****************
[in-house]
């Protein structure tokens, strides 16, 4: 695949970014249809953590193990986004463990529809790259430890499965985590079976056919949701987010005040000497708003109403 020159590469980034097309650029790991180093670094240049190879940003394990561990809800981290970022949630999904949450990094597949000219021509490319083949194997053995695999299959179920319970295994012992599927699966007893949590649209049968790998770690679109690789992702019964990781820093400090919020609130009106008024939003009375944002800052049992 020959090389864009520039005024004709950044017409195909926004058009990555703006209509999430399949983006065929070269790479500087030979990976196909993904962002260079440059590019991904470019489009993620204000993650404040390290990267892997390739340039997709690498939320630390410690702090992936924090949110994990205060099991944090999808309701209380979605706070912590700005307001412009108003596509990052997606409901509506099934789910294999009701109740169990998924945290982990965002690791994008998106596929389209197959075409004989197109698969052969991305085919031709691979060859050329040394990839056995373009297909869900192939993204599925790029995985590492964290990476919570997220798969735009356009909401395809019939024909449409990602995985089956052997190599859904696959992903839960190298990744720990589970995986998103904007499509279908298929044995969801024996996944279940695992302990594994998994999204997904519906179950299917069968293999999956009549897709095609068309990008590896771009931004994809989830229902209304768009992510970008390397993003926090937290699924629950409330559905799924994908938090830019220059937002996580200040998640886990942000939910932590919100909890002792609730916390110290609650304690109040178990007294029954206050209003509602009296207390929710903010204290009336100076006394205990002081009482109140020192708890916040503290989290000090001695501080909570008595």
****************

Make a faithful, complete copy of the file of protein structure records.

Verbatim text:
[in-house]
């Protein structure tokens, strides 16, 4: 695949970014249809953590193990986004463990529809790259430890499965985590079976056919949701987010005040000497708003109403 020159590469980034097309650029790991180093670094240049190879940003394990561990809800981290970022949630999904949450990094597949000219021509490319083949194997053995695999299959179920319970295994012992599927699966007893949590649209049968790998770690679109690789992702019964990781820093400090919020609130009106008024939003009375944002800052049992 020959090389864009520039005024004709950044017409195909926004058009990555703006209509999430399949983006065929070269790479500087030979990976196909993904962002260079440059590019991904470019489009993620204000993650404040390290990267892997390739340039997709690498939320630390410690702090992936924090949110994990205060099991944090999808309701209380979605706070912590700005307001412009108003596509990052997606409901509506099934789910294999009701109740169990998924945290982990965002690791994008998106596929389209197959075409004989197109698969052969991305085919031709691979060859050329040394990839056995373009297909869900192939993204599925790029995985590492964290990476919570997220798969735009356009909401395809019939024909449409990602995985089956052997190599859904696959992903839960190298990744720990589970995986998103904007499509279908298929044995969801024996996944279940695992302990594994998994999204997904519906179950299917069968293999999956009549897709095609068309990008590896771009931004994809989830229902209304768009992510970008390397993003926090937290699924629950409330559905799924994908938090830019220059937002996580200040998640886990942000939910932590919100909890002792609730916390110290609650304690109040178990007294029954206050209003509602009296207390929710903010204290009336100076006394205990002081009482109140020192708890916040503290989290000090001695501080909570008595």